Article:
I don't mean to get the year of to a start with a bun fight but I would have to 100% disagree on the GCR with UCA vs UCR, and yes it is what I do for my "day job". With over 10 years prepress experience I have lost count of the number of people I have come across tearing their hair out trying to convert digital shots to CMYK using UCR. The fact of the matter is that when scanning film, more often than not the conversion was done using the drum scanning software, perhaps Linocolor, or another of it's ilk. The UCR conversion in Photoshop is very harsh and leads to a tonal break in the 3/4 to shadow transition. The main cause of this is the removal of too much CMY at the transition (think grey shadows under chins instead of the skin tone that was there in RGB) . Thankfully most of the defaults in PSCS2 are now GCR, which allows the control of UCA. You have to remember that the main (but not only) purpose of UCR & GCR is to reduce printing cost. Also on the point of using Epsons for proofing. It is all in the software. Without exception (OK maybe the odd one who can afford Kodak Approval) every prepress house and publisher I deal with uses Epson or Agfa Sherpa (re-badged Epson) for proofing with a rip and press profiles. Yes having a calibrated monitor is good but you really need to be able to have a hard copy.
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phila
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« Reply #10 on: January 01, 2006, 03:01:28 AM »
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The Photokit Sharpening plug-in works extremely well in (in addition to much else) applying the 'correct' amount of sharpening for many print outputs, including press at several LPI levels.

BUT that output sharpening HAS to be done with the image at the actual print size - which usually makes it impossible for the photographer to apply it as he/she normally won't know what size you want to use it at. If it is only the A3 size images you are having problems with then maybe he can output sharpen only those images you have chosen. Or maybe you can use it but it would have to be on images that the photographer has not "fully" sharpened.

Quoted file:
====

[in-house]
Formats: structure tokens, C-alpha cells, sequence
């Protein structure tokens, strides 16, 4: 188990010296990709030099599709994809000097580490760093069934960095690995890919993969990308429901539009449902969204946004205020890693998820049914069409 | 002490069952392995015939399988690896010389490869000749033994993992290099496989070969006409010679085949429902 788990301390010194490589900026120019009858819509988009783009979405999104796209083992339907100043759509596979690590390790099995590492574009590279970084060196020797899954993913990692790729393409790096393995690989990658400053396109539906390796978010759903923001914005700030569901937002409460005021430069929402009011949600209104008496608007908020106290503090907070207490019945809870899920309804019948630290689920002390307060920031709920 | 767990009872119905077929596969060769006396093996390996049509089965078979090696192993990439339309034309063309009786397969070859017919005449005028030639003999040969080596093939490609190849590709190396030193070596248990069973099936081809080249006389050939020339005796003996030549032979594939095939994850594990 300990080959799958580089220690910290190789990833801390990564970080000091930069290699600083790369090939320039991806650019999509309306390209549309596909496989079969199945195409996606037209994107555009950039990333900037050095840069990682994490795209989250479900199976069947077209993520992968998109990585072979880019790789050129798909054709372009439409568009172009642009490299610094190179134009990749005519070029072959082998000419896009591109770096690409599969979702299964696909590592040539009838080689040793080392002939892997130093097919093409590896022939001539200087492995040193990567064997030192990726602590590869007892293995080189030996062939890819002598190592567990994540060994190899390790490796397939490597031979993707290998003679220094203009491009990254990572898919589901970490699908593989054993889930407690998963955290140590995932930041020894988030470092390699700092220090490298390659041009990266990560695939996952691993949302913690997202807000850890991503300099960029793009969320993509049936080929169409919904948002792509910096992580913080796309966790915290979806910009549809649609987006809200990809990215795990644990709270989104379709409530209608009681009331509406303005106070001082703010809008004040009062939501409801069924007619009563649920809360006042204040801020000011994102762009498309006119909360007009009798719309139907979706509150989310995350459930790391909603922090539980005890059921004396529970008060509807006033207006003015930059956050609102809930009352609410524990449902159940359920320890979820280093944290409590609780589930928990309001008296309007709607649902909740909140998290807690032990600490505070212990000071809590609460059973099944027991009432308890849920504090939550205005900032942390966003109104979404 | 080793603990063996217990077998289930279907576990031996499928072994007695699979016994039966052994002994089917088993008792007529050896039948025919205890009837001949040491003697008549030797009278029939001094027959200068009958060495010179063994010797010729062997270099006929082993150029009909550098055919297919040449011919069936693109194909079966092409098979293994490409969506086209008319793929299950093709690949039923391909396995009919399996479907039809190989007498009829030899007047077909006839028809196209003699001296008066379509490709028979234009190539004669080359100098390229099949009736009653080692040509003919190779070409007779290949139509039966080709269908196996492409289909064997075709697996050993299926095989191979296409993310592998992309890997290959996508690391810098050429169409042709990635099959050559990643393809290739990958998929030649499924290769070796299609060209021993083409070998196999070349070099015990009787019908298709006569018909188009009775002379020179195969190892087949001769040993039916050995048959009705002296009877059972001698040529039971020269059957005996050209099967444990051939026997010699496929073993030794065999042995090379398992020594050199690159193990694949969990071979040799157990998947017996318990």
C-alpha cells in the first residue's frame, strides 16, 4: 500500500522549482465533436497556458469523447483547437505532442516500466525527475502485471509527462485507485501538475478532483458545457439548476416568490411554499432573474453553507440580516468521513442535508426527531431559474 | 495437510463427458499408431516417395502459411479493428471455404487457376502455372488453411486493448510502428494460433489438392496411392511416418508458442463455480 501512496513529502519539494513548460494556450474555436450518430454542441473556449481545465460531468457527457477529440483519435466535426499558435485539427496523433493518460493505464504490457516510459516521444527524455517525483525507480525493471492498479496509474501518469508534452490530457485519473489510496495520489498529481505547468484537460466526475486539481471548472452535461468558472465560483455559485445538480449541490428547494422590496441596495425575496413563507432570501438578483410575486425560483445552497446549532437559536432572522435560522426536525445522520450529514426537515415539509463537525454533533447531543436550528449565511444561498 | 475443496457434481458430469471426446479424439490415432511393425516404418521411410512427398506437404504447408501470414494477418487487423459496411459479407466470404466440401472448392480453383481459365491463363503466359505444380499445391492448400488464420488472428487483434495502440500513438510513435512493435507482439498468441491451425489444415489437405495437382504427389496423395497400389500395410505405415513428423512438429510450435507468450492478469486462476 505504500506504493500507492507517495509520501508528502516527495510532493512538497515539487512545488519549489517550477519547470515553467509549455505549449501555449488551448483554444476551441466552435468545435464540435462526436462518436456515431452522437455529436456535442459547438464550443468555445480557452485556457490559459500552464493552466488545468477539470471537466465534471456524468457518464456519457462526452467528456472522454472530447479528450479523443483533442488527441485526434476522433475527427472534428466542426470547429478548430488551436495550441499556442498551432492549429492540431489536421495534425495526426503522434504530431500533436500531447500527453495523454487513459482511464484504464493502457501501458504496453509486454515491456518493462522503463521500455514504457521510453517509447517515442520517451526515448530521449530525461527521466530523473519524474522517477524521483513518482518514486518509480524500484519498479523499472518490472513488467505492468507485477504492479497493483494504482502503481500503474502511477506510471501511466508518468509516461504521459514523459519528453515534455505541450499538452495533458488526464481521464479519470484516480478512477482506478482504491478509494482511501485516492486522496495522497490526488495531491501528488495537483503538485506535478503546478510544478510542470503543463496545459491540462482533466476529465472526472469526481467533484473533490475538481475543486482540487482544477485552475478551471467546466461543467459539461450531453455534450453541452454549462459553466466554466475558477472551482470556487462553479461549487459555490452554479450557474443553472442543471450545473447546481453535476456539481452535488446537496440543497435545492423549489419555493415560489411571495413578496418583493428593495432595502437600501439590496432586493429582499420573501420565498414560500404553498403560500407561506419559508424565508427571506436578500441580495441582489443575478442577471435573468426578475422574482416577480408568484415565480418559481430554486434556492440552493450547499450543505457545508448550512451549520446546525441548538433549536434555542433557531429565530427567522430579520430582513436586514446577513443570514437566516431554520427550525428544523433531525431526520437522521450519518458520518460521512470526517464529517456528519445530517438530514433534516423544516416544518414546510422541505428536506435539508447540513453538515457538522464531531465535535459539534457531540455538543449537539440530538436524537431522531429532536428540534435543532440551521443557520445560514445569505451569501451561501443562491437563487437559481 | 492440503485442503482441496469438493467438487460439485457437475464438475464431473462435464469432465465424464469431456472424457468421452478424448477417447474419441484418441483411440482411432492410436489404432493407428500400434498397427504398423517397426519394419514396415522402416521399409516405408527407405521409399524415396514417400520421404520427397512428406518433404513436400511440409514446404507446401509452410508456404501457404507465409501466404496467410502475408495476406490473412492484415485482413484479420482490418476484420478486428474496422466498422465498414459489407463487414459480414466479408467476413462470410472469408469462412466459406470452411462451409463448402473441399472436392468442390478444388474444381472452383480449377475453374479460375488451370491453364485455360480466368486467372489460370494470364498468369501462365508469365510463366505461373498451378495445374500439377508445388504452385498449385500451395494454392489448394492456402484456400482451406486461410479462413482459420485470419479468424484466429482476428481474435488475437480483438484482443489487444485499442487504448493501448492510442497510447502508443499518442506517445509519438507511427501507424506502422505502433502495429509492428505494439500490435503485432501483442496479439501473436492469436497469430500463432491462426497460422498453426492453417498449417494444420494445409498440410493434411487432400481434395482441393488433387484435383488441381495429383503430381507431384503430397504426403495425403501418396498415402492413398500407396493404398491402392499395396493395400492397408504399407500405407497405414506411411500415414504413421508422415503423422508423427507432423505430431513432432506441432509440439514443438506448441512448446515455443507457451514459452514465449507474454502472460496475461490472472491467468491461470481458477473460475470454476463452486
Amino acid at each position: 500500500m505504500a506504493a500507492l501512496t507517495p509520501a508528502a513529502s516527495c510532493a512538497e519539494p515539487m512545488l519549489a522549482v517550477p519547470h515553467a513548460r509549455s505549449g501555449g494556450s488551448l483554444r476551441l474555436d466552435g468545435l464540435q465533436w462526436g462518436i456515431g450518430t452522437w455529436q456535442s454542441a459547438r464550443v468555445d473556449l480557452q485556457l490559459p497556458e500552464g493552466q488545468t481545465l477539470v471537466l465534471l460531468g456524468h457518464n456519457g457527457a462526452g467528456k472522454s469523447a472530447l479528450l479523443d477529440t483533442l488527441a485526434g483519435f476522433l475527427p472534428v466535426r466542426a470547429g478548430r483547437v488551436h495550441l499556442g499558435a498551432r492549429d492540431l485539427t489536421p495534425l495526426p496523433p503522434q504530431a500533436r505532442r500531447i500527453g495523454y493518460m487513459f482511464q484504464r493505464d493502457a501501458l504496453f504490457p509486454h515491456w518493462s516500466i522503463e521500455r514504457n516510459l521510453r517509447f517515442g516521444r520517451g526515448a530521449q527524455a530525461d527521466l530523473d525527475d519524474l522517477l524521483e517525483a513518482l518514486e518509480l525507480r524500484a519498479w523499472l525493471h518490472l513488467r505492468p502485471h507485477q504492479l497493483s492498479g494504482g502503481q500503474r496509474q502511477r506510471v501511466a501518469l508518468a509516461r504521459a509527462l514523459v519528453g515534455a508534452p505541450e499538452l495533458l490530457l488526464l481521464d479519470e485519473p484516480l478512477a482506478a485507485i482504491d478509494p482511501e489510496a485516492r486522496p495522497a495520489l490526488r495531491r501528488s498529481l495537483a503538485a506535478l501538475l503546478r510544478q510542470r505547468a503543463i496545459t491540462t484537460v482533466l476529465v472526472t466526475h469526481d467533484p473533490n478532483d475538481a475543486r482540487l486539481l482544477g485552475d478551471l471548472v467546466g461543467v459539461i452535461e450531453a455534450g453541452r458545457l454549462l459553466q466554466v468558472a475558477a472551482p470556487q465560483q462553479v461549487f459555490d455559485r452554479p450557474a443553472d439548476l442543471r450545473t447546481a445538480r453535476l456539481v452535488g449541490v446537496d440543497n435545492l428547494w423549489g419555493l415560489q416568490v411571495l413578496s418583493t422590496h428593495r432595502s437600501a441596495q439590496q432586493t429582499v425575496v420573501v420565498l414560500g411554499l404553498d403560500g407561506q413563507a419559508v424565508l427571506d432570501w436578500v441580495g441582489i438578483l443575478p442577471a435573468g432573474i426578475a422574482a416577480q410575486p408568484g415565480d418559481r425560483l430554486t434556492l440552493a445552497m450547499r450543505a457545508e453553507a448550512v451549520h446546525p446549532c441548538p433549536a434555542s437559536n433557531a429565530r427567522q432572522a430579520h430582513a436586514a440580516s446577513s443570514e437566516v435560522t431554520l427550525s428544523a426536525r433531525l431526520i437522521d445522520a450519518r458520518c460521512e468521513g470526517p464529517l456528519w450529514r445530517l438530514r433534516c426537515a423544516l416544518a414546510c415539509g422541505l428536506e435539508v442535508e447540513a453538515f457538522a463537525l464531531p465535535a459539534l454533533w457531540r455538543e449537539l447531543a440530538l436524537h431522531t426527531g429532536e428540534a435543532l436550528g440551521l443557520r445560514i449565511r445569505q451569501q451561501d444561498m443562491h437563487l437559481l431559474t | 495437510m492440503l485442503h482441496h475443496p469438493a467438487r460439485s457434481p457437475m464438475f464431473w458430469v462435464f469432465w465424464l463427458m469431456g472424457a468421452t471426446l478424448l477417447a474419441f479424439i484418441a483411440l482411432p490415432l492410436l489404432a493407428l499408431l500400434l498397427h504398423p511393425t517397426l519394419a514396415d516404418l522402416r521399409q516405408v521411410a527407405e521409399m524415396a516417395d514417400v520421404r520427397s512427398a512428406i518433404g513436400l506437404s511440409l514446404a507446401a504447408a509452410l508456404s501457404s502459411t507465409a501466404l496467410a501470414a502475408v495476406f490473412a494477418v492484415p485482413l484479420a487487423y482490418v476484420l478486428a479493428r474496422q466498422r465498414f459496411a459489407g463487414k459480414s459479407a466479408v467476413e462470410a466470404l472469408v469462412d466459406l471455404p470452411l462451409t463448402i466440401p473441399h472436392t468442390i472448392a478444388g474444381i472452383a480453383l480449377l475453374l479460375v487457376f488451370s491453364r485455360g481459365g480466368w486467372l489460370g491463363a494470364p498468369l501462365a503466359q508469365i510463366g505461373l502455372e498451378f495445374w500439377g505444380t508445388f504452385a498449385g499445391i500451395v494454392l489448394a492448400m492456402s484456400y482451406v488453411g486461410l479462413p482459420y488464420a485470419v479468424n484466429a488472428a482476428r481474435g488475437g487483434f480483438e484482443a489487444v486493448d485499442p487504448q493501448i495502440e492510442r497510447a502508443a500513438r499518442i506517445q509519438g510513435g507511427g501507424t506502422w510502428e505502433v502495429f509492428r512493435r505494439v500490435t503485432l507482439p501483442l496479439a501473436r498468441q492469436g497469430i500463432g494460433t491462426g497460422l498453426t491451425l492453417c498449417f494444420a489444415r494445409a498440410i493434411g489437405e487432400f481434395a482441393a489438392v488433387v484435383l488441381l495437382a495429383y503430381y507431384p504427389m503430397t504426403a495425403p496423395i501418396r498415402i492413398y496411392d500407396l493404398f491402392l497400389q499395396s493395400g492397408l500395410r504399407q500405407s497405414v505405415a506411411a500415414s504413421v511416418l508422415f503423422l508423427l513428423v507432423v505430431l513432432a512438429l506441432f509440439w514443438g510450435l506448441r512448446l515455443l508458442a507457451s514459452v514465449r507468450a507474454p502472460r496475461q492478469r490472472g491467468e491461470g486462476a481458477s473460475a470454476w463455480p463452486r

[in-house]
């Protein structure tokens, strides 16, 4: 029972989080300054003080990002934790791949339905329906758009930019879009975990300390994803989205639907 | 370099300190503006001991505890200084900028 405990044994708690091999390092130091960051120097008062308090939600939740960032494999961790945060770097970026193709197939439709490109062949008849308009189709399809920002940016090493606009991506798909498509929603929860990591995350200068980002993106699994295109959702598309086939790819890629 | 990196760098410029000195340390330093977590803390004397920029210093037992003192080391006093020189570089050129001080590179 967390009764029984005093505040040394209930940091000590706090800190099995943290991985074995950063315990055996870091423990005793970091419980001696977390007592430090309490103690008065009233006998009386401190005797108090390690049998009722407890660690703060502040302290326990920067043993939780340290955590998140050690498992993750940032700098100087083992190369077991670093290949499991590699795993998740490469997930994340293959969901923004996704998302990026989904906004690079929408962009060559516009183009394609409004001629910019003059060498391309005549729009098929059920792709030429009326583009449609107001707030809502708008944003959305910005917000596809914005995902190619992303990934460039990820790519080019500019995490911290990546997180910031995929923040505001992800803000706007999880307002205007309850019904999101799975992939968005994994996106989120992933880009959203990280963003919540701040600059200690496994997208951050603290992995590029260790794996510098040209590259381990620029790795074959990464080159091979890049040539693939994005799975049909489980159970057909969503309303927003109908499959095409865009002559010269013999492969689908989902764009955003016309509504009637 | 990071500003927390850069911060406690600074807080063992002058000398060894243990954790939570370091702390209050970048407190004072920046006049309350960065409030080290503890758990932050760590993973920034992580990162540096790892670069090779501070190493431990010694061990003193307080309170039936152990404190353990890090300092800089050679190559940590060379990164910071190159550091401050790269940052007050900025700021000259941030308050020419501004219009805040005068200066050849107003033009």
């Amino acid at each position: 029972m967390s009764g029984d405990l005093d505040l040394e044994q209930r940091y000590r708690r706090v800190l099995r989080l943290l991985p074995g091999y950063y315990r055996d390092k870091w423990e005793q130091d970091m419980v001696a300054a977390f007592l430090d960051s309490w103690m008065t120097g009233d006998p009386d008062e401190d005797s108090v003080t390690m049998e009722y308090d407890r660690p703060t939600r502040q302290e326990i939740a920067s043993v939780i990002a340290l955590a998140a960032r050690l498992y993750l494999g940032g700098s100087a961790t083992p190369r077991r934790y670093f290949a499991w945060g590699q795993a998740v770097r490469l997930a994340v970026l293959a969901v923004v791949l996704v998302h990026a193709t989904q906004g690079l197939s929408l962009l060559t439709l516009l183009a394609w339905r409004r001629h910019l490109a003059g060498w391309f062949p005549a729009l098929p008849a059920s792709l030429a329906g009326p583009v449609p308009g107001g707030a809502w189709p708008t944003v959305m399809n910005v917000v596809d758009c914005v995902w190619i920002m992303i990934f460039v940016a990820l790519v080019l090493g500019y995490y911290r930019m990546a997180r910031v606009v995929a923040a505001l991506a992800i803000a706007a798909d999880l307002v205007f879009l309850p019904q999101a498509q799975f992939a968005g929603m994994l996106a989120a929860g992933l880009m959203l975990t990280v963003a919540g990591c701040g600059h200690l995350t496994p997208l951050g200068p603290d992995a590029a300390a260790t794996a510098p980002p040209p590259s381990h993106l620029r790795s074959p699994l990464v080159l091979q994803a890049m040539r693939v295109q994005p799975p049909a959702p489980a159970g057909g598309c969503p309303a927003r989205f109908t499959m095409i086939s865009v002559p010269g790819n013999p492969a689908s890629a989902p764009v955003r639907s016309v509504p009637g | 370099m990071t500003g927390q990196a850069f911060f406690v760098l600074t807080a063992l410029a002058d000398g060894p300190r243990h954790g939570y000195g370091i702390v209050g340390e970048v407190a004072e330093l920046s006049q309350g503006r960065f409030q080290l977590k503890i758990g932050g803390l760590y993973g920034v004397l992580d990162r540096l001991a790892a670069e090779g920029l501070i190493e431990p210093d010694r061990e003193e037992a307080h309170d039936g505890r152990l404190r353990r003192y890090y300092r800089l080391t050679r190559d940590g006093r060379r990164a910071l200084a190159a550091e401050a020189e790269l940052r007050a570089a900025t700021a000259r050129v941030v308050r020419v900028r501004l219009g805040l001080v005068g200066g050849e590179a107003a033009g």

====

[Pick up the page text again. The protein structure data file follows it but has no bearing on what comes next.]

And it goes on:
Potential ugly results arise if you and he "double sharpen" an image, so a clear understanding of who does what, and when would be needed!

As has already been said, upsampling to about 150-200% should pose minimal problems if done correctly.

www.pixelgenius.com/sharpener/index.html
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Haraldo
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« Reply #11 on: January 01, 2006, 01:23:36 PM »
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abagail97: <SNIP... Also on the point of using Epsons for proofing. It is all in the software. Without exception (OK maybe the odd one who can afford Kodak Approval) every prepress house and publisher I deal with uses Epson or Agfa Sherpa (re-badged Epson) for proofing with a rip and press profiles. Yes having a calibrated monitor is good but you really need to be able to have a hard copy. >

Correct, but the original poster was talking about Epson prints from the photographers themselves, not from the pre-press house or the print shop. Most photographers do not know how to do correct inkjet press emulations nor do they have the appropriate RIPs to do them. That's why I advised the poster not to use them as guides (I could have been clearer about that). However, if HE wants to run an inhouse proof with the correct RIPPed workflow, that's a different story.

Harald Johnson
author, "Mastering Digital Printing, Second Edition"
author, "Digital Printing Start-Up Guide"
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Haraldo
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abagail97
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« Reply #12 on: January 01, 2006, 05:27:35 PM »